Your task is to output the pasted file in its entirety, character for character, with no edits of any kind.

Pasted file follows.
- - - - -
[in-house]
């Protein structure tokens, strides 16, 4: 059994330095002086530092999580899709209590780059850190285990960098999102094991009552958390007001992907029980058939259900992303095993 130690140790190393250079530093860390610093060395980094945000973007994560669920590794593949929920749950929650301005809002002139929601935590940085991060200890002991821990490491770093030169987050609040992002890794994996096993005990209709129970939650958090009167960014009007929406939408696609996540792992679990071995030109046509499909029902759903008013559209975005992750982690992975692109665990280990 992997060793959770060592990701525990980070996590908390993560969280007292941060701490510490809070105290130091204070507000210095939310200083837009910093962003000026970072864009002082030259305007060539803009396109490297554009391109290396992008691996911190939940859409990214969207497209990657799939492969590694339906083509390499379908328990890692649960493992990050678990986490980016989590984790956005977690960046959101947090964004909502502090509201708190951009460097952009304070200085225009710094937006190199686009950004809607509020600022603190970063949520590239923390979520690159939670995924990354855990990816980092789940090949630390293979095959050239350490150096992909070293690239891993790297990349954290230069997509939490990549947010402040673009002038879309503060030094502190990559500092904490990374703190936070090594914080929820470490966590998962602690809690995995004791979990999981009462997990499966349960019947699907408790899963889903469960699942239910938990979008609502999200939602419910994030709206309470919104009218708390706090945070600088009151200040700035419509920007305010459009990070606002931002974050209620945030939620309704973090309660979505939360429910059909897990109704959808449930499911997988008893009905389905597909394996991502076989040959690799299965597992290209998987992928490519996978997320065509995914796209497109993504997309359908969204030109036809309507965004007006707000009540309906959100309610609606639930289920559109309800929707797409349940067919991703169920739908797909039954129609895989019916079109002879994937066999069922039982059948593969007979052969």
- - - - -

[in-house]
């Protein structure tokens, strides 16, 4: 059994330095002086530092999580899709209590780059850190285990960098999102094991009552958390007001992907029980058939259900992303095993 130690140790190393250079530093860390610093060395980094945000973007994560669920590794593949929920749950929650301005809002002139929601935590940085991060200890002991821990490491770093030169987050609040992002890794994996096993005990209709129970939650958090009167960014009007929406939408696609996540792992679990071995030109046509499909029902759903008013559209975005992750982690992975692109665990280990 992997060793959770060592990701525990980070996590908390993560969280007292941060701490510490809070105290130091204070507000210095939310200083837009910093962003000026970072864009002082030259305007060539803009396109490297554009391109290396992008691996911190939940859409990214969207497209990657799939492969590694339906083509390499379908328990890692649960493992990050678990986490980016989590984790956005977690960046959101947090964004909502502090509201708190951009460097952009304070200085225009710094937006190199686009950004809607509020600022603190970063949520590239923390979520690159939670995924990354855990990816980092789940090949630390293979095959050239350490150096992909070293690239891993790297990349954290230069997509939490990549947010402040673009002038879309503060030094502190990559500092904490990374703190936070090594914080929820470490966590998962602690809690995995004791979990999981009462997990499966349960019947699907408790899963889903469960699942239910938990979008609502999200939602419910994030709206309470919104009218708390706090945070600088009151200040700035419509920007305010459009990070606002931002974050209620945030939620309704973090309660979505939360429910059909897990109704959808449930499911997988008893009905389905597909394996991502076989040959690799299965597992290209998987992928490519996978997320065509995914796209497109993504997309359908969204030109036809309507965004007006707000009540309906959100309610609606639930289920559109309800929707797409349940067919991703169920739908797909039954129609895989019916079109002879994937066999069922039982059948593969007979052969």